Incentives in this week’s federal budget for first-time homebuyers crippled by soaring housing costs could worsen affordability woes.
“It’s all about increasing demand for housing without doing much to increase supply, and you don’t need to be an economist to know that if you increase demand without increasing supply, you’ll end up with higher house prices, which is the oppose of the intention,” said Sherry Cooper, Dominion Lending Centres’ chief economist.
Rather than encouraging more buyers to compete for inadequate housing inventory, Cooper believes construction inducements would have been more beneficial.
“The government could have done things to increase supply, like changing the rules around zoning and the Greenbelt to open up more land,” she said. “They could even subsidize housing construction or eliminate some of the red tape and other delays in construction. There are other things that could have been done to incentivize the construction of new housing.”
Instead, the federal government introduced the First-Time Home Buyer Incentive, in which the Canada Mortgage and Housing Corporation will provide first-time buyers up to 10% of the purchase price of a new construction home, and 5% of a resale. Beyond that, a crucial question remains unanswered.
“It remains unclear whether the government would take an equity position in the home or whether this would act as an interest-free loan,” said James Laird, president of CanWise Financial. “This is an important distinction because if the government is taking an equity stake in a home, the amount that the homeowner would have to pay would grow as the value of the home increases.”
Added Cooper: “It appears they’re calling it a shared equity mortgage, which means you pay off the loan when you sell the house. It may well be that you pay off 10% or 5% of the sale price as opposed to that of the purchase price, so we don’t know the details yet, but one needs to consider whether you’re also sharing appreciation—the equity you have in your home—when you sell it. Or, for that matter, even a loss.”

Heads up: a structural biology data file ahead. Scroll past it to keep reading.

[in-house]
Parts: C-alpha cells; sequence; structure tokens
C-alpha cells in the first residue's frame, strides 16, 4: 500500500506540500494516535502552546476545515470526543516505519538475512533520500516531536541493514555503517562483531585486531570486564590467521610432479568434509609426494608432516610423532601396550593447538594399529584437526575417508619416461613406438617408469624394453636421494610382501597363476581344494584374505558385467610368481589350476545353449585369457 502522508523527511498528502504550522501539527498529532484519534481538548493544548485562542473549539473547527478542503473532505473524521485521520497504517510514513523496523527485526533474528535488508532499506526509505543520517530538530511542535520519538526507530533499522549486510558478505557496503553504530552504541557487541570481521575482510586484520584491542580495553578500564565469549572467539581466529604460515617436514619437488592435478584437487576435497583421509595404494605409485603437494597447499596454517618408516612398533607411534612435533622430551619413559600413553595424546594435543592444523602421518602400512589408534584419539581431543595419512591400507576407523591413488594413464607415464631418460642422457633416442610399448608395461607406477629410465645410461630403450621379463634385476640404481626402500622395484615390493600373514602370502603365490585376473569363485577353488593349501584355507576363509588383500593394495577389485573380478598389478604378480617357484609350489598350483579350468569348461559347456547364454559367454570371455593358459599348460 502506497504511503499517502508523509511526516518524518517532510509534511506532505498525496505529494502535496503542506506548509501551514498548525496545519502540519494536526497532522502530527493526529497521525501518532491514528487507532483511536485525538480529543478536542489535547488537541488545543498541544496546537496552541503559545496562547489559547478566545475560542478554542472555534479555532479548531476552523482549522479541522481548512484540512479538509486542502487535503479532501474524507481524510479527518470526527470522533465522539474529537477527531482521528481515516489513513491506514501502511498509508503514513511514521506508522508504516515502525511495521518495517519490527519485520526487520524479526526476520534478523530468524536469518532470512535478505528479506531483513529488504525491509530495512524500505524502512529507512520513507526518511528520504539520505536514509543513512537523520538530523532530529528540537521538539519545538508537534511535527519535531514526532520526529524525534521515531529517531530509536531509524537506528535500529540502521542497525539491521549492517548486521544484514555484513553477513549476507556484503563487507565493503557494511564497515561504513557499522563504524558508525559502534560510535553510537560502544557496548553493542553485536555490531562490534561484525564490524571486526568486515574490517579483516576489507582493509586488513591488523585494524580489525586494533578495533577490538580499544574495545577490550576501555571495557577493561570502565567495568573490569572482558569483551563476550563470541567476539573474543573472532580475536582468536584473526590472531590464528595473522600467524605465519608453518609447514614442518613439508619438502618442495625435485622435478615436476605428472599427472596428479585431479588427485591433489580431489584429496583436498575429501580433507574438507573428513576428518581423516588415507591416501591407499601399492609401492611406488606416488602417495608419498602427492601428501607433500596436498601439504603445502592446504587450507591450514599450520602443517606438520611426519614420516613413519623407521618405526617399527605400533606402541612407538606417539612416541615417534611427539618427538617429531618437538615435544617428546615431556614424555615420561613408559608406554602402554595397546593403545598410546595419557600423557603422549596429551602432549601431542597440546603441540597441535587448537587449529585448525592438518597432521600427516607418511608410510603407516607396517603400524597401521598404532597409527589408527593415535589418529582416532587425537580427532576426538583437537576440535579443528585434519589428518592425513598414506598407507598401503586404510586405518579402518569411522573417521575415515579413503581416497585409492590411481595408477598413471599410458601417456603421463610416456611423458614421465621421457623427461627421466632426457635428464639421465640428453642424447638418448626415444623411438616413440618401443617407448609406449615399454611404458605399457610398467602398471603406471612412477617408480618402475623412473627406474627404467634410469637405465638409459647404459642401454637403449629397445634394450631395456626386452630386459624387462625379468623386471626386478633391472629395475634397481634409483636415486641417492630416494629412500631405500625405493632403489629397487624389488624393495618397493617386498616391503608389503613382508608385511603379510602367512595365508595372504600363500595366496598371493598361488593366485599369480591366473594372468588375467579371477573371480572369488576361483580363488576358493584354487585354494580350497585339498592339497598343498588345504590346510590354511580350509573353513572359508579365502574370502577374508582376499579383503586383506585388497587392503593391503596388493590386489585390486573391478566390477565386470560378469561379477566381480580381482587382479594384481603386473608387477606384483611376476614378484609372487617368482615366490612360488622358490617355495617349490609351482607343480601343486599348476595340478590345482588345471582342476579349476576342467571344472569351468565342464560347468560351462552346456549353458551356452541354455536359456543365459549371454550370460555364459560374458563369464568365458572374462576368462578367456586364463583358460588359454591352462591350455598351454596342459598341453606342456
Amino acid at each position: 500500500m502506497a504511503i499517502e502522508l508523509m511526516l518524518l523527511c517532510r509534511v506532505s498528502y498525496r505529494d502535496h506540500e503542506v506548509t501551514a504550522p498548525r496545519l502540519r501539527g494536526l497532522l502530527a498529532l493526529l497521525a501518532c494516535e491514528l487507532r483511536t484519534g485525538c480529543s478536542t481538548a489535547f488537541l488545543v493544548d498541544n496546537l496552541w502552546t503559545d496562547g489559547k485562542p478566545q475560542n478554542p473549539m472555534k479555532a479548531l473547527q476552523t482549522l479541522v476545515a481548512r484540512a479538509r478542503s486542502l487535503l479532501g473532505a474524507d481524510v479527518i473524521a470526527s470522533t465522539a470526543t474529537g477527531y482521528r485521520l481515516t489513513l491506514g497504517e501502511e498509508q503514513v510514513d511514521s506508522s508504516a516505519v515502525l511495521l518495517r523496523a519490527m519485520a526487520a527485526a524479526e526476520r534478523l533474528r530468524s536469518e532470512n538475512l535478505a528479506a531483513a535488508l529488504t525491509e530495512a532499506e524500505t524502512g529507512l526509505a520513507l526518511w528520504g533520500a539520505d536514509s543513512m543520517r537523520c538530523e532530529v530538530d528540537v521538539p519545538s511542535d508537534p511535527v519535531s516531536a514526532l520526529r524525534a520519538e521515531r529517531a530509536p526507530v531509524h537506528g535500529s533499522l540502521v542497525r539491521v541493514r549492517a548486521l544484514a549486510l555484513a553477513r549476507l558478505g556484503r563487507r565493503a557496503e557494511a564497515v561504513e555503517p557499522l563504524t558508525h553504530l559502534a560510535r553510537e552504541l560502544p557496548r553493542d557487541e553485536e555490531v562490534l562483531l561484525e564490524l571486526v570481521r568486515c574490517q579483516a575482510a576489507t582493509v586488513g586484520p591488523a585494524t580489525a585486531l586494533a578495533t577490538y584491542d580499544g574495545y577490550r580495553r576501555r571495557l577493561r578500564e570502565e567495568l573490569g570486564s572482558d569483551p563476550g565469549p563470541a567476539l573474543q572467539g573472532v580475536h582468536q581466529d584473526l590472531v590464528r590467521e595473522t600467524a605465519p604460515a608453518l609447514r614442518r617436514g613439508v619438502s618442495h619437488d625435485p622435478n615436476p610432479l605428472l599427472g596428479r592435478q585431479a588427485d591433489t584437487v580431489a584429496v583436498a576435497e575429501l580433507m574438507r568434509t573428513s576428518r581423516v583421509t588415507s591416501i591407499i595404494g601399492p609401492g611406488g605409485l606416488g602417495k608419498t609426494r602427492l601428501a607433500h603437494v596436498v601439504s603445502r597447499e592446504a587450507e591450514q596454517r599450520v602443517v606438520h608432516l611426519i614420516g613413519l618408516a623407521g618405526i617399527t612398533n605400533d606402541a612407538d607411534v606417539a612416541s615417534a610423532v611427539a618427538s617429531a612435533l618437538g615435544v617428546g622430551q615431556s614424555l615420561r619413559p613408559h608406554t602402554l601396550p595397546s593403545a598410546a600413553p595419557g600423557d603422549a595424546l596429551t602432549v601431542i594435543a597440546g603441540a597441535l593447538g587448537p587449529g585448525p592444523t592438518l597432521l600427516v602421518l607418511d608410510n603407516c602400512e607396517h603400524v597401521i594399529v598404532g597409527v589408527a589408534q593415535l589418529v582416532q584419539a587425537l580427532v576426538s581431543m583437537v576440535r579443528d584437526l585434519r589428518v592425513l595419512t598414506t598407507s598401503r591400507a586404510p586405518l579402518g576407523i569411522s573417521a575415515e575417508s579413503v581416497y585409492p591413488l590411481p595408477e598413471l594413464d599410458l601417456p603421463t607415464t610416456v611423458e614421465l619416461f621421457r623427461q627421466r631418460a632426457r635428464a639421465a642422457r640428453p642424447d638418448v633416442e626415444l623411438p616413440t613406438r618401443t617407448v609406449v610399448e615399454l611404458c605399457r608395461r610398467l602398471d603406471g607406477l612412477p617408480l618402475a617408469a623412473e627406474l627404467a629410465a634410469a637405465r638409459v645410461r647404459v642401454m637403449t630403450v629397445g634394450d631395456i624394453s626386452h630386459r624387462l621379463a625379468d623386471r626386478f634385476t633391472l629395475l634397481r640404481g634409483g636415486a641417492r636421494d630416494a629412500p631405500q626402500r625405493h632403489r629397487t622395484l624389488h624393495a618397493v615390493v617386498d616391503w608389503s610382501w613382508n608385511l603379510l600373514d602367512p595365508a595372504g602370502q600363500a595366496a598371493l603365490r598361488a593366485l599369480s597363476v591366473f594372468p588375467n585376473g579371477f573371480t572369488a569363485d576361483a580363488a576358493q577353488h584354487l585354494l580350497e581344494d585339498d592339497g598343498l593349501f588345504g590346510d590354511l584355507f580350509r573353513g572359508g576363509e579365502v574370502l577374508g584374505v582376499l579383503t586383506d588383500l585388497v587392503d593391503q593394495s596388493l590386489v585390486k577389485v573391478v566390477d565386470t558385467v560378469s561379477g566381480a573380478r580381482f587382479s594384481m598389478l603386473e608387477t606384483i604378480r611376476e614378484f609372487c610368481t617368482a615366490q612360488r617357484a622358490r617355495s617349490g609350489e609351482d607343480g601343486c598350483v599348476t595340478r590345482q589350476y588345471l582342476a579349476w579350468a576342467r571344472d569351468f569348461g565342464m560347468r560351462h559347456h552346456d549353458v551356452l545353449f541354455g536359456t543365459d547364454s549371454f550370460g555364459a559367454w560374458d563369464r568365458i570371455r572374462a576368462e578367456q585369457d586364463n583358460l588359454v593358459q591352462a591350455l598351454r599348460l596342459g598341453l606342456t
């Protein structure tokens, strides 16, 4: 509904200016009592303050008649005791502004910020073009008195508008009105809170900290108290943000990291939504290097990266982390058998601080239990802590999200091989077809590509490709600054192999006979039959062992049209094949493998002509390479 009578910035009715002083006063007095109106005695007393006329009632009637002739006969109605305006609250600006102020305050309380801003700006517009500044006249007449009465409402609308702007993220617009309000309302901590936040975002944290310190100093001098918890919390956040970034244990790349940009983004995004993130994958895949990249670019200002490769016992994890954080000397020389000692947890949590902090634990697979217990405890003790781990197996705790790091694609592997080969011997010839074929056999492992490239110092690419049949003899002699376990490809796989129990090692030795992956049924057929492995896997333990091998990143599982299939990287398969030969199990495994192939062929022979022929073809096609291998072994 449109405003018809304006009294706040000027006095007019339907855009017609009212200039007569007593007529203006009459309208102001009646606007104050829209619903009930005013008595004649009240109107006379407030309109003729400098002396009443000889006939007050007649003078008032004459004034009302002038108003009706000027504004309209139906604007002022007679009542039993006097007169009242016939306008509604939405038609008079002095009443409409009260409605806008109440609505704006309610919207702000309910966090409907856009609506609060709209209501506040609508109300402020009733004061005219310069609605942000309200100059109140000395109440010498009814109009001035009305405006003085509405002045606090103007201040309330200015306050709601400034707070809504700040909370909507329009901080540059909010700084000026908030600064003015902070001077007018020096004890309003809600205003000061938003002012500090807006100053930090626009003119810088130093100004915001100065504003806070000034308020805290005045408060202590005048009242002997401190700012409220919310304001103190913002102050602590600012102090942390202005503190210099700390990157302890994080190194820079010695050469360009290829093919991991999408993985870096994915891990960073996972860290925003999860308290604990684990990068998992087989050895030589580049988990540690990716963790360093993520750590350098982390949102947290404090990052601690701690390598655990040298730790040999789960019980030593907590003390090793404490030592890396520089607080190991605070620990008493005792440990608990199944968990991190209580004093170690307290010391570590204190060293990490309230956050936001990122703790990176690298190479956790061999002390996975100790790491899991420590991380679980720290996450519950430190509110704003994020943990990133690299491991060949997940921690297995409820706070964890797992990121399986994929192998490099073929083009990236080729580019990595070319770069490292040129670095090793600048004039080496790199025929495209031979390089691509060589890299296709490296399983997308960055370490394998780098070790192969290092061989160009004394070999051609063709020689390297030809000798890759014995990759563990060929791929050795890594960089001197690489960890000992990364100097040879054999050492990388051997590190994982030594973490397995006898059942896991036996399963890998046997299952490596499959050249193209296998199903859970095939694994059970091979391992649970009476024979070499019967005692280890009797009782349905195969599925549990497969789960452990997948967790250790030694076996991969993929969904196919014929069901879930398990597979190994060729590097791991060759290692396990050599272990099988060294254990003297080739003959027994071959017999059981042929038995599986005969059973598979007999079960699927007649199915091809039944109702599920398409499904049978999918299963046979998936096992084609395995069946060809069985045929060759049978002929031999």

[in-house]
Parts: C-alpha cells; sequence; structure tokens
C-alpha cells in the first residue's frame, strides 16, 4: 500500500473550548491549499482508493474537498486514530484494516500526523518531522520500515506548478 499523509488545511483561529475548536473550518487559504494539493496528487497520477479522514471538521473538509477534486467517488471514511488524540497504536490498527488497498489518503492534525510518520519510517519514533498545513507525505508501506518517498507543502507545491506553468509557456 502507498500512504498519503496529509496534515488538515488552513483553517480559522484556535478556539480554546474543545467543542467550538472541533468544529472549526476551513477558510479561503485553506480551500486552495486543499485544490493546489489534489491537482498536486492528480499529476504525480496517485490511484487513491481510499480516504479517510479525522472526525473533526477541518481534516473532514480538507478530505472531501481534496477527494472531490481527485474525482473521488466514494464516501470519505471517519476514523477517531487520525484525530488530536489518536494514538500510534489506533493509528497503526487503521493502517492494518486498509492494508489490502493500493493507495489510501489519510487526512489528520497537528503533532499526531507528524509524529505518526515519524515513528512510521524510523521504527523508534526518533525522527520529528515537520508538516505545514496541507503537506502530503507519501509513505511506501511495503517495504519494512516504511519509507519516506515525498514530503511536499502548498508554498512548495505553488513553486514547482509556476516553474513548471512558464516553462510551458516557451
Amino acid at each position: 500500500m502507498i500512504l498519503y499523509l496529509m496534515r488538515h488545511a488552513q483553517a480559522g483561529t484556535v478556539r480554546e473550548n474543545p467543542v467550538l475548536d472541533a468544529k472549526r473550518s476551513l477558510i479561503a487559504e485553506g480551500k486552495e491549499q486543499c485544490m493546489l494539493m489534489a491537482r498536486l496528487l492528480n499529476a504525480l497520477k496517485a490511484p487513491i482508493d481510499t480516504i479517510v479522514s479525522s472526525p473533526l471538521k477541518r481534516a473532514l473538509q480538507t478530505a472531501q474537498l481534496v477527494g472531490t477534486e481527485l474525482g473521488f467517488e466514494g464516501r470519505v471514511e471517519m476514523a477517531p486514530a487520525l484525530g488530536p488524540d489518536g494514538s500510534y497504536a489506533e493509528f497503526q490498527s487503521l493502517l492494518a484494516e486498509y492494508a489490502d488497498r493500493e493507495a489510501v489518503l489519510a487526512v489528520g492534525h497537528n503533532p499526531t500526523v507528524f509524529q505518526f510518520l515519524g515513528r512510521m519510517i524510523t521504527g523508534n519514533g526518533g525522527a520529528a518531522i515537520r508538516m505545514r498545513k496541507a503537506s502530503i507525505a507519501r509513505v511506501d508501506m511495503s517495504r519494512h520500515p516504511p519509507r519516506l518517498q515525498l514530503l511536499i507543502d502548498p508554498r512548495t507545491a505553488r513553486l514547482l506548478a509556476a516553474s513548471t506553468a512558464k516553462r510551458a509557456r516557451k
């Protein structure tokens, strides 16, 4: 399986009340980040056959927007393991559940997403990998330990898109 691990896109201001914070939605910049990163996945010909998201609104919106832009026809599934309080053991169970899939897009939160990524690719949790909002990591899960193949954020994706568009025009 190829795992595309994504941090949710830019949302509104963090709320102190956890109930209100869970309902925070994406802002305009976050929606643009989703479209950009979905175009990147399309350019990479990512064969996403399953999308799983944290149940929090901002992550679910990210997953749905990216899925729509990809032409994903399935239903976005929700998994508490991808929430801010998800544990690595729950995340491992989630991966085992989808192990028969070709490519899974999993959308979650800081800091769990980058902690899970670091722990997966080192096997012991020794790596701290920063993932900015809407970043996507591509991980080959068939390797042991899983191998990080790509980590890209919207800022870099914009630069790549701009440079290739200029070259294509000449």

One of B-20’s biggest criticisms is that it’s burdened housing markets across the country with a remedy tailored for the Vancouver and Toronto markets. The budget’s First Time Home Buyer Incentive demonstrates the federal government is both aware of the misstep and committed to rectifying it.
“The government has also placed limits on the First-Time Home Buyer Incentive, including a maximum household income of $120,000, and alluded to putting a ceiling on the program's qualifying home price,” said Laird. “These criteria demonstrate that this program is aimed at Canada's small- and medium-sized housing markets, as opposed to major urban centres where many households will exceed the maximum income threshold.”
Still, other housing measures in the budget are confounding. The RRSP Home Buyers’ Plan increased the withdrawal amount to $35,000 from $25,000, however, Laird worries it’s short-sighted.
“This program modification will be helpful in getting Canadians into their first home but will also be a burden because the loan has to be repaid within 15 years, including a minimum of one-fifteenth per year,” he said. “This means that, in the years following their home purchase, a homeowner has the additional responsibility of repaying their RRSP.”